“Mercy-grace-peace do not touch Golpitha.”
—From Vijay Tendulkar’s introduction to Golpitha
“Mercy-grace-peace do not touch Golpitha.”
—From Vijay Tendulkar’s introduction to Golpitha
On July 9, 1972, Dalit writers Namdeo Dhasal, Arjun Dangle and J.V. Pawar met in Bombay and established the Dalit Panthers, a radical militant outfit that sprang out of Maharashtra’s Dalit literary movement. It was the silver jubilee year of India’s independence but the Panthers observed a ‘Black Day’, with black-flag demonstrations all over Bombay, protesting the exploitation and oppression of Dalits.
That same year, Golpitha, a collection of poems by Bombay taxi driver Dhasal, had created a storm that was to blow away the traditional Marathi literary citadels, while also establishing Dalit poetry as a distinct stream of literature in the country. Golpitha, named after a slum area in Bombay, created an imagery, vocabulary and landscape completely unknown to Indian literature and set the tone for a new Dalit expression:
“My everything amber
Sky alchohols in the glass
Let breath reel stagger
Let snake-vines keep the beat move shake
The raga of gutter-ganges
Let the donkey under your skin bray
Let flow the pain, the dark serpent, the charging boar
Let the balls sizzle
An honest beast in your torch
Now is yours
Sell cheap faith-in-Christ, family plan your vulgarity
Kick this heavenly virtue, this fatherly atrocity
This poor promising puking lamb
Crumpled-paper-Pandurang-dindi goes on singing
The sweet notes flute
Juhu beach fragranced
A quarter jingle jangles
Daughters wed between their thighs
Uncle Uncle Little Star
The delicate guitar of impurity
Listen to the dainty ankle bells
Come come come come God
Crush the frogs in the earthenware pot
Blow out the lamp
Of the umpteen generations
Suck, drool over the pelvic bone
My essence droops drunken
Why pull it up
For everyone in front of everyone the wine filled glass.”
(From Amber in Golpitha)
Dhasal continued in the anthology:
“Made so beggarly it is nausea to be human
Cannot fill shrivelled gut even with dirt
Each day just supports them as if bribed
Not a sigh slips through the fingers of day’s plenty as
We are cut down.”
Ambedkar scholar Eleanor Zelliot says, “Nothing is sacred to Dhasal, except possibly his own creative gift and the memory of a man (Dr B.R. Ambedkar) who believed in the creative powers of his own untouchable people.”
“The Lord of the people is never ugly
He is from among men
Is true, holy, beautiful
Otherwise this book has no meaning
I write all this night
It’s three o’clock
Thought I want to have a drink
I don’t feel like drinking
I only want to sleep peacefully
And tomorrow morning see no varnas
(From Tuhi Iyatta Kanchi, 1981).
As a tribute to Ambedkar, Dhasal wanted to, not dream, but wake up and see no caste in the country. He went on to defy caste in the 10 volumes of poetry and three volumes of prose that was to pour out of him.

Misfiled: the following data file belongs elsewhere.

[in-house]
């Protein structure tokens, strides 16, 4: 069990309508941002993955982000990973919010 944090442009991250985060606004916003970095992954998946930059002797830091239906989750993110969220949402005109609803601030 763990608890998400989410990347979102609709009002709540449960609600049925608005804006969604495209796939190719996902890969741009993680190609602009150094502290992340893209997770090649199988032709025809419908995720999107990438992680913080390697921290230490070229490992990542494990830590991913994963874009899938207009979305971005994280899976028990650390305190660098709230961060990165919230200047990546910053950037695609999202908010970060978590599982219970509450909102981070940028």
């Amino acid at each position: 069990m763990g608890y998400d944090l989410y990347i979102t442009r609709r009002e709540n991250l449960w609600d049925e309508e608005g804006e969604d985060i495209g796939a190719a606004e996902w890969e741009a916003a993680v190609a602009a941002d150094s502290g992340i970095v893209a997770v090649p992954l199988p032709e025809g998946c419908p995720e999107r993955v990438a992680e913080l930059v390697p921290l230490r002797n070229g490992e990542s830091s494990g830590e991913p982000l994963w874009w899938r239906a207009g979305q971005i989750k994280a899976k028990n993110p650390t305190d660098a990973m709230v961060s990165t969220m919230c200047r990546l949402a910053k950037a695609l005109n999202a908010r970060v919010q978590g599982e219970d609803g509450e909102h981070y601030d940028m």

Even as the Dalit Panthers fragmented very quickly into distinct streams, the poet in him was in fervour. Dhasal was prolific; recognition came in waves too. The Maharashtra government awarded Golpitha, and Dhasal’s acceptance of it did cause heartburn among the rest of the Panthers. There was even talk that he’d become part of the establishment (an allegation that never really went away, what with his column for Saamna). But that award got him noticed in the English media. On November 25, 1973, the Times of India’s weekly supplement introduced Dalit literature and Dhasal’s poetry to the reading public.
Meanwhile, Zelliot, who was editing the Journal of South Asian Literature, included his translations and an essay by Dilip Chitre in an issue (1982), Laurie Hovell published him in Translations (1986), and V.S. Naipaul wrote about him in his India: A Million Mutinies Now (1990). A Padma Shri also came calling in 1999. But the biggest award, to Dalit literature and to Dhasal, was the Sahitya Akademi Golden Jubilee Lifetime Achievement award in 2005. The late Dilip Chitre, his long-time friend and translator, published a collected works in 2007, Namdeo Dhasal: Poet of the Underworld, Poems 1972-2006. For Indian literature, Dhasal announced early on the beginning of the breaking of literary shackles and caste barriers. By the time he left us on the streets of Mumbai, he’d set the Dalits on the road to literary freedom, their weapon the choicest of words to flay an oppressive society with.
(The author is an IAS officer)
Thank you to all those who have taken the trouble to read the article and share their thoughts. Out of the arguments made here, there are two that perhaps need answering. So here they go.